SARASOTA, Fla. -- Jack Del Rio said a Hail Mary pass to the end zone was called for the final play of the first half in Buffalo on Sunday.
Derek Carr insisted the math -- as many as seven defenders covering three Oakland Raiders pass-catchers -- did not work in his favor, so he threw a 2-yard dump-off pass to the middle of the field.
“Derek and Jack are on the same page there,” first-year offensive coordinator Todd Downing said Thursday. “It’s not like they’re divided in the thinking of it. It’s just a matter of their game review being in a little different moods, I guess.
“The important thing is, we’re all on the same page and going forward we’ll all execute better.”
Or to quote Kevin Bacon’s Chip Diller character from “Animal House,” “Remain calm. All is well.”
Frustrated Raiders fans, though, are more prone to Diller’s other memorable line, the pledge scene where he says, “Thank you, sir, may I have another,” over and over again as he gets swatted.
Because this was supposed to be a quick-strike offense that, well, struck fear in opposing defenses. Instead, the Raiders are taking their lumps, and fans keep coming back for more, as in more out passes on third-and-long situations. And dump-offs on Hail Mary situations.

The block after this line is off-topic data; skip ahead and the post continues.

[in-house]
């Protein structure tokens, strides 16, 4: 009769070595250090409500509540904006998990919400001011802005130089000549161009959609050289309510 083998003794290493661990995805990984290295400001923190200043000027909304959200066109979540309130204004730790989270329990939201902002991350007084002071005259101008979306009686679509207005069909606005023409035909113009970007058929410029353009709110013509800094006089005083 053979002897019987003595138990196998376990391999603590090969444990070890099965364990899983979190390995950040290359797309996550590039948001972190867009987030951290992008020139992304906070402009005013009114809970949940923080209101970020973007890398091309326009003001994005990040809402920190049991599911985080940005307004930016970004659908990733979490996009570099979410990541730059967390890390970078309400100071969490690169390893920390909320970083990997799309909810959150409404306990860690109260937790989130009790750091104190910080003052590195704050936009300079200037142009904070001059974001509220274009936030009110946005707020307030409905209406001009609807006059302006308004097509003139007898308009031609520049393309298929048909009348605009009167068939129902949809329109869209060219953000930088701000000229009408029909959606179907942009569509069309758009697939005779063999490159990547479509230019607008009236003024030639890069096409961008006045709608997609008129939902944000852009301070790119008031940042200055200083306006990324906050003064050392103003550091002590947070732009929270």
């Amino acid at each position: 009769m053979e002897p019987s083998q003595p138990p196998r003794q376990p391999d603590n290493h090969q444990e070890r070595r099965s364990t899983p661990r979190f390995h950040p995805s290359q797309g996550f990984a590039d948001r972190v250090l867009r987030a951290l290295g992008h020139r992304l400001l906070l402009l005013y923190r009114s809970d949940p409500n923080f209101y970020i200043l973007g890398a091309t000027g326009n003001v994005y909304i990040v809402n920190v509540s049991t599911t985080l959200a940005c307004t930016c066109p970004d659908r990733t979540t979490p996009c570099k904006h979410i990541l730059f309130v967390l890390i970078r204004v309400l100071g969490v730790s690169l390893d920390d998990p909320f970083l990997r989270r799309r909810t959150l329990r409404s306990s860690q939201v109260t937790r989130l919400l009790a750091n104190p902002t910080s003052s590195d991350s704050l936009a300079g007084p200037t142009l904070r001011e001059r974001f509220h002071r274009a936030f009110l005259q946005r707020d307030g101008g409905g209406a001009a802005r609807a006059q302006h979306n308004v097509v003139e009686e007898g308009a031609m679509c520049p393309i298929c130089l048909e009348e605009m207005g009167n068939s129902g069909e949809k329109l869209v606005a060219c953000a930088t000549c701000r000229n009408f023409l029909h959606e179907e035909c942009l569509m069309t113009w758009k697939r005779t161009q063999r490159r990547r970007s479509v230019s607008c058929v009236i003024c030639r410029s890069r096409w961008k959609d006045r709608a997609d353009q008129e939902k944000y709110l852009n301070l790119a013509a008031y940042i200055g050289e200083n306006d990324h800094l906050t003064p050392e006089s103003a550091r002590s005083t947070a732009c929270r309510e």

“I take it all in, ‘Yes, sir, whatever you want,’” Carr said. “But at the same time, I’m going to continue to play the game how I think is best for our team.”
So should Carr have heaved the ball into the end zone, a la Aaron Rodgers?
“Yeah, I think if we’re calling a vertical shot, giving three guys a chance to go up and get the ball, that we give that a shot,” Downing said. “Derek had his logic in that moment and I’ve got to do a better job of coaching.”
Of course, there is a fine line between taking what the defense gives you, and taking what you want. And yes, that hearkens Al Davis’ philosophy.
Even with defenses playing “soft” by going zone and allowing passes underneath while taking away the deep ball. But that’s what Marshawn Lynch was supposed to bring, no? Pounding Lynch up the middle was supposed to open up the play-action game.
Good luck with that against the Miami Dolphins and Ndamukong Suh come Sunday night, though.
“I think that is a fine line, and I think sometimes the defense is giving you more than what you may originally think,” Downing said. “So it’s my job to design a good game plan that attacks the softness in defenses or the vulnerabilities, if you will. And [it’s] also my job or the coaching staff’s job to get people in the right place at the right time so that we can go out and execute.
“So we’ll continue to improve in all of those areas and look forward to the second half of the season.”